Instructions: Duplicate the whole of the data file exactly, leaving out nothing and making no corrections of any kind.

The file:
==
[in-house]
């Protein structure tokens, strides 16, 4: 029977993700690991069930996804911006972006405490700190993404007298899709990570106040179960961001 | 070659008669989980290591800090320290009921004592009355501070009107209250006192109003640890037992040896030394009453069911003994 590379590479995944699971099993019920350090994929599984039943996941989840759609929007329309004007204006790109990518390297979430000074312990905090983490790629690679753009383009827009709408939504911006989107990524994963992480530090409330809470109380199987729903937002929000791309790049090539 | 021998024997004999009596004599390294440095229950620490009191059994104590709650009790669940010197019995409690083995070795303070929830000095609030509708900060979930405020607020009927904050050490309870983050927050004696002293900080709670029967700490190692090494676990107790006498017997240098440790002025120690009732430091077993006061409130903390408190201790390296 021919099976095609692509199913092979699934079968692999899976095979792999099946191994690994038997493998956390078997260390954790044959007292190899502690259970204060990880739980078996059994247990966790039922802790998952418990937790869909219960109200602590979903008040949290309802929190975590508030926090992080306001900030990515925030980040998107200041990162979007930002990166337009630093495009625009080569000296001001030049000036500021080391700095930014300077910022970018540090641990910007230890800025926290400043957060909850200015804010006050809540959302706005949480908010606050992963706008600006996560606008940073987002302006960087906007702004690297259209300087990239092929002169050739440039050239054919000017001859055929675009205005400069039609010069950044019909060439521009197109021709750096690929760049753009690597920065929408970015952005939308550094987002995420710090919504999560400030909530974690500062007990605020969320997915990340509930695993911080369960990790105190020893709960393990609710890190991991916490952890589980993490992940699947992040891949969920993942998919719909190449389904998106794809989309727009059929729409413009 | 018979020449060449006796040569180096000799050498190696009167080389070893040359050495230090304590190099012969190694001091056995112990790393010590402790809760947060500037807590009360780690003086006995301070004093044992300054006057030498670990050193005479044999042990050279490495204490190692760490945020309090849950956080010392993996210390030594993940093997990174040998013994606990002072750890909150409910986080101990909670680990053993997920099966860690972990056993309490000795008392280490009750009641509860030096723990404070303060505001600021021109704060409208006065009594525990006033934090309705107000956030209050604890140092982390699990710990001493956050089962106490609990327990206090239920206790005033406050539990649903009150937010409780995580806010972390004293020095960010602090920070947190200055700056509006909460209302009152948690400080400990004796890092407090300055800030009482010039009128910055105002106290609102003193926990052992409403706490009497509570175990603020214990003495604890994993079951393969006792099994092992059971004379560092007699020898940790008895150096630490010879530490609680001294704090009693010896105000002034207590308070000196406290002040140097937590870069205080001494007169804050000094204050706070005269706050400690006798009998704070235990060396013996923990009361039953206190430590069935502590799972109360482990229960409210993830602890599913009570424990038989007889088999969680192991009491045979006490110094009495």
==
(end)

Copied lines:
[in-house]
């Protein structure tokens, strides 16, 4: 029977993700690991069930996804911006972006405490700190993404007298899709990570106040179960961001 | 070659008669989980290591800090320290009921004592009355501070009107209250006192109003640890037992040896030394009453069911003994 590379590479995944699971099993019920350090994929599984039943996941989840759609929007329309004007204006790109990518390297979430000074312990905090983490790629690679753009383009827009709408939504911006989107990524994963992480530090409330809470109380199987729903937002929000791309790049090539 | 021998024997004999009596004599390294440095229950620490009191059994104590709650009790669940010197019995409690083995070795303070929830000095609030509708900060979930405020607020009927904050050490309870983050927050004696002293900080709670029967700490190692090494676990107790006498017997240098440790002025120690009732430091077993006061409130903390408190201790390296 021919099976095609692509199913092979699934079968692999899976095979792999099946191994690994038997493998956390078997260390954790044959007292190899502690259970204060990880739980078996059994247990966790039922802790998952418990937790869909219960109200602590979903008040949290309802929190975590508030926090992080306001900030990515925030980040998107200041990162979007930002990166337009630093495009625009080569000296001001030049000036500021080391700095930014300077910022970018540090641990910007230890800025926290400043957060909850200015804010006050809540959302706005949480908010606050992963706008600006996560606008940073987002302006960087906007702004690297259209300087990239092929002169050739440039050239054919000017001859055929675009205005400069039609010069950044019909060439521009197109021709750096690929760049753009690597920065929408970015952005939308550094987002995420710090919504999560400030909530974690500062007990605020969320997915990340509930695993911080369960990790105190020893709960393990609710890190991991916490952890589980993490992940699947992040891949969920993942998919719909190449389904998106794809989309727009059929729409413009 | 018979020449060449006796040569180096000799050498190696009167080389070893040359050495230090304590190099012969190694001091056995112990790393010590402790809760947060500037807590009360780690003086006995301070004093044992300054006057030498670990050193005479044999042990050279490495204490190692760490945020309090849950956080010392993996210390030594993940093997990174040998013994606990002072750890909150409910986080101990909670680990053993997920099966860690972990056993309490000795008392280490009750009641509860030096723990404070303060505001600021021109704060409208006065009594525990006033934090309705107000956030209050604890140092982390699990710990001493956050089962106490609990327990206090239920206790005033406050539990649903009150937010409780995580806010972390004293020095960010602090920070947190200055700056509006909460209302009152948690400080400990004796890092407090300055800030009482010039009128910055105002106290609102003193926990052992409403706490009497509570175990603020214990003495604890994993079951393969006792099994092992059971004379560092007699020898940790008895150096630490010879530490609680001294704090009693010896105000002034207590308070000196406290002040140097937590870069205080001494007169804050000094204050706070005269706050400690006798009998704070235990060396013996923990009361039953206190430590069935502590799972109360482990229960409210993830602890599913009570424990038989007889088999969680192991009491045979006490110094009495």